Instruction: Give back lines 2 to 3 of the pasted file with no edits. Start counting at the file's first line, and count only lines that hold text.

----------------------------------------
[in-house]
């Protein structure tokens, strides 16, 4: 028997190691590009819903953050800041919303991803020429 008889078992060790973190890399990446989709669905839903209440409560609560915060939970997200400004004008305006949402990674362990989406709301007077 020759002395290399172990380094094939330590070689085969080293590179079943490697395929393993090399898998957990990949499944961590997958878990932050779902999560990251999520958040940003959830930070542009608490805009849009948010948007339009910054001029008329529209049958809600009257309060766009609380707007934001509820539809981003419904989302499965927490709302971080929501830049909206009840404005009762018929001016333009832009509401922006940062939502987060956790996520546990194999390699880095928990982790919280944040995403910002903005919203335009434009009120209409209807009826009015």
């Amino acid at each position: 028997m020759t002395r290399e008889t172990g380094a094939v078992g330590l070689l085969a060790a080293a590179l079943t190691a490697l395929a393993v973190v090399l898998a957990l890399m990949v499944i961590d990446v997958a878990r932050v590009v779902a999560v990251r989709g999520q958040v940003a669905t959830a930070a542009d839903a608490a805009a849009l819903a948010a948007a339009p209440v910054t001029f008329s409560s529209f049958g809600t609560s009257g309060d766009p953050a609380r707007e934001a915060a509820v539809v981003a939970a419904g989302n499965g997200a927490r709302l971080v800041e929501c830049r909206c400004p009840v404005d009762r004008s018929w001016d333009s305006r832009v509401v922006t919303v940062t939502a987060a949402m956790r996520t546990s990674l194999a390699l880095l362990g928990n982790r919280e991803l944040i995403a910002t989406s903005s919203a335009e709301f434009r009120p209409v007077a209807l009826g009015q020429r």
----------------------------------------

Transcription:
């Protein structure tokens, strides 16, 4: 028997190691590009819903953050800041919303991803020429 008889078992060790973190890399990446989709669905839903209440409560609560915060939970997200400004004008305006949402990674362990989406709301007077 020759002395290399172990380094094939330590070689085969080293590179079943490697395929393993090399898998957990990949499944961590997958878990932050779902999560990251999520958040940003959830930070542009608490805009849009948010948007339009910054001029008329529209049958809600009257309060766009609380707007934001509820539809981003419904989302499965927490709302971080929501830049909206009840404005009762018929001016333009832009509401922006940062939502987060956790996520546990194999390699880095928990982790919280944040995403910002903005919203335009434009009120209409209807009826009015």
């Amino acid at each position: 028997m020759t002395r290399e008889t172990g380094a094939v078992g330590l070689l085969a060790a080293a590179l079943t190691a490697l395929a393993v973190v090399l898998a957990l890399m990949v499944i961590d990446v997958a878990r932050v590009v779902a999560v990251r989709g999520q958040v940003a669905t959830a930070a542009d839903a608490a805009a849009l819903a948010a948007a339009p209440v910054t001029f008329s409560s529209f049958g809600t609560s009257g309060d766009p953050a609380r707007e934001a915060a509820v539809v981003a939970a419904g989302n499965g997200a927490r709302l971080v800041e929501c830049r909206c400004p009840v404005d009762r004008s018929w001016d333009s305006r832009v509401v922006t919303v940062t939502a987060a949402m956790r996520t546990s990674l194999a390699l880095l362990g928990n982790r919280e991803l944040i995403a910002t989406s903005s919203a335009e709301f434009r009120p209409v007077a209807l009826g009015q020429r």